The hopes for a possible meeting on 9-10 November between Armenian Prime Minister Nikol Pashinyan, Azerbaijani President Ilham Aliyev, and Russia’s Vladimir Putin soon fell flat. Furthermore, new clashes occurred on the Armenia-Azerbaijan border. It was the worst flare-up since the 2020 ceasefire agreement.
Armenia and Azerbaijan accused each other for the fighting that left at least six Armenian and seven Azerbaijans soldiers dead. Around two dozen Armenian soldiers are also believed to have been taken prisoner by Azerbaijan. This, adding to existing concerns regarding those already held by Baku since late last year, dashed any hopes for a breakthrough.
That is, until now.
As suggested by Radio Free Europe in mid-October, the European Union was preparing a meeting between Aliyev and Pashinyan on the sidelines of the EU Partnership Summit scheduled for Brussels next month. That was confirmed on 19 November by Charles Michel, the European Council’s president. Russia, not wanting to have its own role diminished, surfaced again as possible facilitator of a meeting, also confirmed for 26 November in the Russian seaside resort of Sochi.
Adding to speculation that two possible agreements might be signed, the Armenian Prime Minister also held his first live interview in more than a year on the same day the meeting was announced. Broadcast live on Armenian public television, Facebook, and YouTube, what had appeared to be a political process frustrated by disagreement between the sides suddenly became active again.
The reasons for the failure of the 9-10 November meeting, as reported here earlier this month, are still subject to speculation, with some Armenian analysts suggesting last minute demands from the Azerbaijani side. In his live interview, however, Pashinyan claimed that the symbolism of the date, the first anniversary of the 2020 ceasefire, was the problem.
In an audio podcast by the Armenian News Network-Groong, Yerevan-based regional analyst Benyamin Poghosyan speculated that Pashinyan had indeed pulled out of the 9-10 November meeting because of this sensitive point. Richard Giragosian, Director of the Regional Studies Center (RSC) agrees, but also says there were other issues.
“Although the Armenian government has done a poor job of explaining its own diplomatic approach, it seems that Azerbaijan’s insistence on last-minute demands, including an Armenian commitment to recognising Azerbaijani territorial integrity and borders, effectively derailed the planned meeting”, he said via email.
Nevertheless, while sounding plausible, Pashinyan’s claims that the upcoming 26 November talks in Sochi had been agreed long in advance are unlikely to convince many given what now appears to be a flurry of international diplomatic activity. The Armenian Prime Minister’s live speech seemed more like preparing the population for what might happen next.
Yet, for any observer paying close attention to the post-war situation, there was nothing new in Pashinyan’s responses to a carefully curated list of questions. It was, however, an obvious effort to clarify Armenia’s position beforehand.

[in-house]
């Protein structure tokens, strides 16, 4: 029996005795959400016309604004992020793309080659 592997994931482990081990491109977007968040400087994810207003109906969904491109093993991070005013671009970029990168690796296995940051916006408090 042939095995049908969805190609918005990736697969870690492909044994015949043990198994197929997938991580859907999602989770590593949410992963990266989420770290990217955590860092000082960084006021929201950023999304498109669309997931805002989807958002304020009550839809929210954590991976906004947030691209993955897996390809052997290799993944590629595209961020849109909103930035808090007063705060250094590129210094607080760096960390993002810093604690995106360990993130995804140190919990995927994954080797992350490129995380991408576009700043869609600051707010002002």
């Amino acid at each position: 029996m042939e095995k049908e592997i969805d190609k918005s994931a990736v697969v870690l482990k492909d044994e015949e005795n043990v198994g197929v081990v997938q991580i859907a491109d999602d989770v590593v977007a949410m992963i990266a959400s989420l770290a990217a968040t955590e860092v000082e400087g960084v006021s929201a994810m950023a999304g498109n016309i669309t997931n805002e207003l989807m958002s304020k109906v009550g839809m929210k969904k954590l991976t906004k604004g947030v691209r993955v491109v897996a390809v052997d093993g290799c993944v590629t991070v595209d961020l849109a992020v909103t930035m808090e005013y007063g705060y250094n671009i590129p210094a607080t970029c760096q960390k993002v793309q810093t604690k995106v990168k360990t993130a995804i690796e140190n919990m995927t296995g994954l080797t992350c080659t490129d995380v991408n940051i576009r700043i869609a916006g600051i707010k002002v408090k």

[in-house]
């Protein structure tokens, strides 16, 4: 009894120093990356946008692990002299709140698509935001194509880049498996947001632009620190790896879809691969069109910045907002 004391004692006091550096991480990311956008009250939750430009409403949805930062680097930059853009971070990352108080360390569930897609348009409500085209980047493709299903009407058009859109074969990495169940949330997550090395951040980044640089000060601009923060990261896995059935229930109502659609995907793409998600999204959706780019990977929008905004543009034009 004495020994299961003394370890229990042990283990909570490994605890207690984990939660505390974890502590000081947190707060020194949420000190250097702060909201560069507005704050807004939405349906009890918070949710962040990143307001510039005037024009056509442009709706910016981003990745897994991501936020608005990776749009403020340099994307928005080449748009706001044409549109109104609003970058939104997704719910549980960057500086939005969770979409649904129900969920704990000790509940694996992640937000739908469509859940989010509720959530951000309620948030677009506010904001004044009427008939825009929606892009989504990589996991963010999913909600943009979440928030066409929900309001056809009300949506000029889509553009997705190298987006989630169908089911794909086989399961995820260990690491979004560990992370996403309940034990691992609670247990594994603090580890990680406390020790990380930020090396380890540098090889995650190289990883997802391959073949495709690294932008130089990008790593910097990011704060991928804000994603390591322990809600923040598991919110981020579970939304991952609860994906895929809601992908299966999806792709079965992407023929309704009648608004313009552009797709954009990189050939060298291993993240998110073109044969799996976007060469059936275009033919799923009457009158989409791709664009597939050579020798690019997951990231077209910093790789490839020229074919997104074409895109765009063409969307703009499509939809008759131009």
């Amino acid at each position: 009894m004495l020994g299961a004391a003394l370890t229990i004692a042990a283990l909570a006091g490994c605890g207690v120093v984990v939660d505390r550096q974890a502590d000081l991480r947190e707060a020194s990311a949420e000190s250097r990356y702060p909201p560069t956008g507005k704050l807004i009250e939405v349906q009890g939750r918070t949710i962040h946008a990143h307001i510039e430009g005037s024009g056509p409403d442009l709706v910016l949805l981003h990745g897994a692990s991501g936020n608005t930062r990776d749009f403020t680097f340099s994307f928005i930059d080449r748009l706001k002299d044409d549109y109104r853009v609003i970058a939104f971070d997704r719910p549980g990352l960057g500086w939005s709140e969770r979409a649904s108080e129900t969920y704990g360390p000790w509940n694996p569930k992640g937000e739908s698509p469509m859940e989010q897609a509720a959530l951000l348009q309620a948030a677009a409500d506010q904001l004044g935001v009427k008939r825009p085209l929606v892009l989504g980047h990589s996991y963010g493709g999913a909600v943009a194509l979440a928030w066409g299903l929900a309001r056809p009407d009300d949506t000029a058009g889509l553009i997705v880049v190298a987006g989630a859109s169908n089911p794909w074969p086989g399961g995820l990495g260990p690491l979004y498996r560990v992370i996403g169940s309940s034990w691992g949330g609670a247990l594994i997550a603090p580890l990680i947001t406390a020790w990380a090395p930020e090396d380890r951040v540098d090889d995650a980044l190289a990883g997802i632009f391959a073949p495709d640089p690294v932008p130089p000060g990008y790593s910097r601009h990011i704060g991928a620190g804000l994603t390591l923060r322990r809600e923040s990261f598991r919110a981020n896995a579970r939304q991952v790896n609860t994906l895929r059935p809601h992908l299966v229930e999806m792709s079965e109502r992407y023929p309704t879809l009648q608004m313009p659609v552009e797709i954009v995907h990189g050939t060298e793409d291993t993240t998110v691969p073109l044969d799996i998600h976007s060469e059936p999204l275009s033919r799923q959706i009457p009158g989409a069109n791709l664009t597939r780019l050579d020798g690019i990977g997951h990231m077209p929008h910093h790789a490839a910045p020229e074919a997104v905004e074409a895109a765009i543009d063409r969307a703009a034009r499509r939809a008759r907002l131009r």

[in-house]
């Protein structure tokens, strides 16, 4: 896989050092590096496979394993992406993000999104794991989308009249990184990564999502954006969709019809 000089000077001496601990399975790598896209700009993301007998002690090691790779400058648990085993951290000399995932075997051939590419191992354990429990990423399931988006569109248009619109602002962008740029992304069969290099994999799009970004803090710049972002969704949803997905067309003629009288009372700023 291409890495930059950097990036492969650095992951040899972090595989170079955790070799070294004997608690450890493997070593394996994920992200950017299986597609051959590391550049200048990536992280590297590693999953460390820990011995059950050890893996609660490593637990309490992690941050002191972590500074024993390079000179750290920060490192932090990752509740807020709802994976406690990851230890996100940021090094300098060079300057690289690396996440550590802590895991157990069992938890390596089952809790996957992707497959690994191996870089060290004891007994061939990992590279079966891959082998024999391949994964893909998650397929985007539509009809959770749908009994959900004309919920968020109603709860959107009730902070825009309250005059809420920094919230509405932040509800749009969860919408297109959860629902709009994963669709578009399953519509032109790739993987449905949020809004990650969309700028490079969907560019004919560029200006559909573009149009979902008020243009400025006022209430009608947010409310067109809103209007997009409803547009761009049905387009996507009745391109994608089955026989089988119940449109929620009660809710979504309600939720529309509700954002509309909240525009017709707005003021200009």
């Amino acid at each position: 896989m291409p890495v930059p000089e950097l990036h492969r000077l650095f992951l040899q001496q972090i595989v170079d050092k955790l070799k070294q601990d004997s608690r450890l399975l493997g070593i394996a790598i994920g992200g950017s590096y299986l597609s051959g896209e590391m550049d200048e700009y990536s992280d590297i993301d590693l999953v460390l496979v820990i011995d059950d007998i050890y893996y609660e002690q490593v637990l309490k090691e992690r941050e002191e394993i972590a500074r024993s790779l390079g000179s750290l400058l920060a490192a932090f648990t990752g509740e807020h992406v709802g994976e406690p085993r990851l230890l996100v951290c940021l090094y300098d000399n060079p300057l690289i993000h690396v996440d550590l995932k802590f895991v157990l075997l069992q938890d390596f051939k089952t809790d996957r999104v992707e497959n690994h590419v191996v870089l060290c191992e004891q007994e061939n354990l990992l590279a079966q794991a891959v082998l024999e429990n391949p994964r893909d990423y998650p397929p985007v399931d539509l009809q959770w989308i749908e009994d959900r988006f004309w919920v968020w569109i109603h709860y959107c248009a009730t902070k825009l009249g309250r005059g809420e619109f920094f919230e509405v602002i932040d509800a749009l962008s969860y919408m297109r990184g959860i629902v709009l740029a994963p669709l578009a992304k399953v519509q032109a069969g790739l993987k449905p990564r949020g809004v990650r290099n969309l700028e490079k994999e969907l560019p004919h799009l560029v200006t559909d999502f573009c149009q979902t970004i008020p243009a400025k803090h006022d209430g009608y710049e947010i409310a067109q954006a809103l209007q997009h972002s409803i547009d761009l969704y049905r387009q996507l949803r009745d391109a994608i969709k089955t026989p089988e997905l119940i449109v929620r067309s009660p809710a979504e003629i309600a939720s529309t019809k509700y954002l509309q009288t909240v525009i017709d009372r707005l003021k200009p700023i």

“The lack of information only promotes the risk of misinformation or disinformation”, says Giragosian. “And with the Russian management of the process, there is an added danger of external manipulation of the process, with both Yerevan and Baku vulnerable to Moscow’s agenda”.
Pashinyan stated that both Armenia and Azerbaijan had already recognised each other’s territorial integrity when they joined the Commonwealth of Independent States in 1991. He also reiterated that any link between Azerbaijan and Nakhichevan through Armenian territory would not be at the expense of its sovereignty. There is also the issue of whether any customs and border checks would be in place.
During the interview, that lasted for over two hours, Pashinyan also clarified speculation about any agreements that could be signed in the nearest future, and especially with regards to a contested border. “A potential document will be based on Armenia and Azerbaijan forming a commission that begins to deal with the delimitation and demarcation of borders”, he said.
It remains unclear whether any such a document might be signed at the end of this week, but the timing of the press conference gives reason to think that it could be on the cards. Regardless, argues Giragosian, some obstacles and issues remain unresolved.
“Given the delay in the return of all prisoners of war and civilian non-combatant detainees from Azerbaijani captivity, the required return to diplomacy only furthers the delay in reaching a negotiated peace agreement”, he says. “In this context, the timetable for such a peace agreement lies largely with the Azerbaijani government and will depend on when Baku is ready to re-engage in the peace process”.
As of writing, hopes that a breakthrough might be forthcoming at the Sochi meeting appeared to be bolstered by last-minute shuttle diplomacy. A day after Pashinyan’s televised interview, Russian Deputy Prime Minister Alexei Overchuk visited both Baku and Yerevan.
Onnik James Krikorian
Osservatorio Balcani e Caucaso Transeuropa